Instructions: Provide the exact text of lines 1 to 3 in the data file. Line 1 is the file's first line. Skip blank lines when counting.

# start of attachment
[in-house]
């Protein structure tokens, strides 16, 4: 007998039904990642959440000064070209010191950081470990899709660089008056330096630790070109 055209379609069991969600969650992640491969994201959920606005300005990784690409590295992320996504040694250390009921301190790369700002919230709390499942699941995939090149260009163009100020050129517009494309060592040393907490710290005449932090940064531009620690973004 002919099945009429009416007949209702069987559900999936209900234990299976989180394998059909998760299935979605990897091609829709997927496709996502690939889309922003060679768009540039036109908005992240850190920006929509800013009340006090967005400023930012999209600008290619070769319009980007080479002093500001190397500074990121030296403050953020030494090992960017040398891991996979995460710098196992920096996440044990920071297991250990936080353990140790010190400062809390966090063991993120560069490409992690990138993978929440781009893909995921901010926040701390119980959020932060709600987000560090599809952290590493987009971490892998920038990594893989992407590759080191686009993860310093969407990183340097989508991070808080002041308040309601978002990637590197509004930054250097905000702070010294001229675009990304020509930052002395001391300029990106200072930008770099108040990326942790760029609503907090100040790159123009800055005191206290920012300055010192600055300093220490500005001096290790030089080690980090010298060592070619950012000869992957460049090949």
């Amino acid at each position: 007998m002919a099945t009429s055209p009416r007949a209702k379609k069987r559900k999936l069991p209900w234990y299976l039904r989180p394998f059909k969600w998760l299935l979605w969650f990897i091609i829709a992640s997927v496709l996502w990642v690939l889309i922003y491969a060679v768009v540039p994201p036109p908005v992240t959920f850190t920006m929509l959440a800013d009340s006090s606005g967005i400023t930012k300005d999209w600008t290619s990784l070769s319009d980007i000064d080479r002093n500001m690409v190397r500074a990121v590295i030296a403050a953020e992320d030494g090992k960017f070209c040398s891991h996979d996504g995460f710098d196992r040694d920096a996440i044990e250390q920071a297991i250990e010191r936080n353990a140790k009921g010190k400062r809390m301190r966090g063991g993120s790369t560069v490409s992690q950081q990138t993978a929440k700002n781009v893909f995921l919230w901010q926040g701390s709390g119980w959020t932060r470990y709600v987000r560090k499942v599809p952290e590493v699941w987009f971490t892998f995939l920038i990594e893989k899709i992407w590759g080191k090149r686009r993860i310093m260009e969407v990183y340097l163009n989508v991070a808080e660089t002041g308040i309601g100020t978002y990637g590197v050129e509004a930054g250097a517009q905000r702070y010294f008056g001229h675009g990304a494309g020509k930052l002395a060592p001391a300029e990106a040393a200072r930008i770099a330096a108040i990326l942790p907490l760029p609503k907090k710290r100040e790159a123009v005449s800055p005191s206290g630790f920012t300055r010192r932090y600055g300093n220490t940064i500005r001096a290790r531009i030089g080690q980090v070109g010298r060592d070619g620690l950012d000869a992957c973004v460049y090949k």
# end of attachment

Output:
[in-house]
């Protein structure tokens, strides 16, 4: 007998039904990642959440000064070209010191950081470990899709660089008056330096630790070109 055209379609069991969600969650992640491969994201959920606005300005990784690409590295992320996504040694250390009921301190790369700002919230709390499942699941995939090149260009163009100020050129517009494309060592040393907490710290005449932090940064531009620690973004 002919099945009429009416007949209702069987559900999936209900234990299976989180394998059909998760299935979605990897091609829709997927496709996502690939889309922003060679768009540039036109908005992240850190920006929509800013009340006090967005400023930012999209600008290619070769319009980007080479002093500001190397500074990121030296403050953020030494090992960017040398891991996979995460710098196992920096996440044990920071297991250990936080353990140790010190400062809390966090063991993120560069490409992690990138993978929440781009893909995921901010926040701390119980959020932060709600987000560090599809952290590493987009971490892998920038990594893989992407590759080191686009993860310093969407990183340097989508991070808080002041308040309601978002990637590197509004930054250097905000702070010294001229675009990304020509930052002395001391300029990106200072930008770099108040990326942790760029609503907090100040790159123009800055005191206290920012300055010192600055300093220490500005001096290790030089080690980090010298060592070619950012000869992957460049090949």
């Amino acid at each position: 007998m002919a099945t009429s055209p009416r007949a209702k379609k069987r559900k999936l069991p209900w234990y299976l039904r989180p394998f059909k969600w998760l299935l979605w969650f990897i091609i829709a992640s997927v496709l996502w990642v690939l889309i922003y491969a060679v768009v540039p994201p036109p908005v992240t959920f850190t920006m929509l959440a800013d009340s006090s606005g967005i400023t930012k300005d999209w600008t290619s990784l070769s319009d980007i000064d080479r002093n500001m690409v190397r500074a990121v590295i030296a403050a953020e992320d030494g090992k960017f070209c040398s891991h996979d996504g995460f710098d196992r040694d920096a996440i044990e250390q920071a297991i250990e010191r936080n353990a140790k009921g010190k400062r809390m301190r966090g063991g993120s790369t560069v490409s992690q950081q990138t993978a929440k700002n781009v893909f995921l919230w901010q926040g701390s709390g119980w959020t932060r470990y709600v987000r560090k499942v599809p952290e590493v699941w987009f971490t892998f995939l920038i990594e893989k899709i992407w590759g080191k090149r686009r993860i310093m260009e969407v990183y340097l163009n989508v991070a808080e660089t002041g308040i309601g100020t978002y990637g590197v050129e509004a930054g250097a517009q905000r702070y010294f008056g001229h675009g990304a494309g020509k930052l002395a060592p001391a300029e990106a040393a200072r930008i770099a330096a108040i990326l942790p907490l760029p609503k907090k710290r100040e790159a123009v005449s800055p005191s206290g630790f920012t300055r010192r932090y600055g300093n220490t940064i500005r001096a290790r531009i030089g080690q980090v070109g010298r060592d070619g620690l950012d000869a992957c973004v460049y090949k």